Monday, February 23, 2015

Crowds follow Jesus

2.23.2015 Monday of Lent 1                        Mark 3:1-19 Crowds follow Jesus
Note: Wednesday, Friday, and Saturday of this week are the traditional spring Ember Days. These days are set aside for fasting and prayer. The winter Ember Days fall between the third and fourth Sundays of Advent. The summer Ember Days fall between Pentecost and Trinity Sunday. The fall Ember Days fall on the week beginning on the Sunday after Holy Cross Day. (September 14)

In pagan Rome, offerings were made to various gods and goddesses of agriculture in the hope that the deities would provide a bountiful harvest. In July, they prayed for a rich vintage. In September it was for a productive seeding in December. Christians used these practices to teach the faith and instruct old and young that we are to offer prayers only to our heavenly Father who encourages us to pray at all times.

Prior to the reforms instituted after the Second Vatican Council, (circa 1965) the Roman Catholic Church mandated fasting (only one full meal per day plus two partial, meatless means) on all Ember Days (which meant both fasting and abstinence from meat on Ember Fridays).

Fasting and bodily preparation are certainly fine outward training. But that person who is truly worthy and well prepared who has faith in these words, “Given and shed for you for the remission of sins.” 

Concerning the discipline of fasting, remember these words of Jesus, “And when you fast, do not look somber as the hypocrites do, for they disfigure their faces and show others they are fasting. Truly I tell you, they have received their reward in full. But when you fast, put oil on your head and sash your face, so that it will not be obvious to others that you are fasting, but only to your Father who is unseen; and your Father, who sees what is done in secret, will reward you.” -  Matthew 6:16-18

Two groups are growing. In one camp are followers of Jesus as a great crowd begins the follow Him. He will call to Himself those whom He desires. He will appoint twelve disciples whom He will call His apostles. These twelve will be with Him throughout His earthly ministry. They will witness His words and actions.  They will be sent out under His authority to preach and cast out demons. As Jesus continues to teach and heal, the demons, whenever they saw Him, they fell down before Him and cried out “You are the Son of God.” Even the demons believe and shutter! (James 2:19)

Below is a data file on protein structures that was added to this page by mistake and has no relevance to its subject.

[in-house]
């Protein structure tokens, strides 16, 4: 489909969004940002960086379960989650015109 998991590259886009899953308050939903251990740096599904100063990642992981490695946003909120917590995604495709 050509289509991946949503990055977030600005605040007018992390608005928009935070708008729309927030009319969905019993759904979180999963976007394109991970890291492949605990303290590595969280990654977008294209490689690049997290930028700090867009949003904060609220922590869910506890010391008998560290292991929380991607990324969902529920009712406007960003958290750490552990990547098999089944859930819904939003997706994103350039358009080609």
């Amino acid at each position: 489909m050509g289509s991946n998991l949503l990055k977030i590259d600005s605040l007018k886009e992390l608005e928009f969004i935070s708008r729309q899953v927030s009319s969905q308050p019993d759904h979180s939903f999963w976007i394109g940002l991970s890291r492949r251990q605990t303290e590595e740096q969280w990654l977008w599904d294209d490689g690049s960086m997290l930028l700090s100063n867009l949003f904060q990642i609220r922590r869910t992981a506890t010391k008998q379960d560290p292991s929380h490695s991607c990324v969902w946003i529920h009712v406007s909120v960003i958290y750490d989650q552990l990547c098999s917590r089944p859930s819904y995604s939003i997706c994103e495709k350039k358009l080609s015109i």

Animosity and hatred toward Jesus by the Pharisees not only increases. It is brought to an ugly new level. Jesus heals a man with a withered hand in the synagogue. On the Sabbath. They watch Jesus. To see whether He would heal on the Sabbath, so that they might accuse Him. Immediately they take counsel with the Herodians to see how they might destroy Jesus. Most Pharisees believed Herod’s dynasty was illegitimate and corrupt. However in this case, they were willing to cast aside their contempt for Herod and his family. Their hatred for Jesus is worse.

Jesus looked at His detractors with anger. He grieved at their hardness of heart. Not all anger is sinful. There is a legitimate, righteous anger. Other instances when Jesus got angry in the New Testament- He “sternly charged” the leper whom he had healed not to tell anyone about it. (Mark 1:43) Jesus showed anger when the disciples tried to send away the mothers and their children. (Mark 10:13-16)  He was angry when the fig tree did not bear fruit out of season. (Mark chapter 11) He lashed out at the moneychangers in the Temple and overturned their tables. At Lazarus’ grave Jesus showed not just sympathy and deep distress for the mourners (John 11:33-35), but also a sense of angry outrage at the evil of death in God’s world.

Jesus asks, “Is it lawful on the Sabbath to do good or to do harm, to save life or to kill?” Jesus’ mission was to rid the world of sin, evil and darkness. When He confronted evil, it angered Him. Yet He never sinned. He came to do good and to save life not to kill or do harm. There are times to become angry. In your anger do not sin. Do not let the sun go down on your anger. (Ephesians 4:26)    

Almighty and everlasting God, mercifully increase in us your gifts of holy discipline, in almsgiving, prayer and fasting; that our lives may be directed to the fulfilling of your most gracious will; through Jesus Christ our Lord, who lives and reigns with you and the Holy Spirit, one God, for ever and ever. Amen.[2]

[1] Image by Ed Rioja © Higher Things
[2] Collect for Monday of Lent 1,

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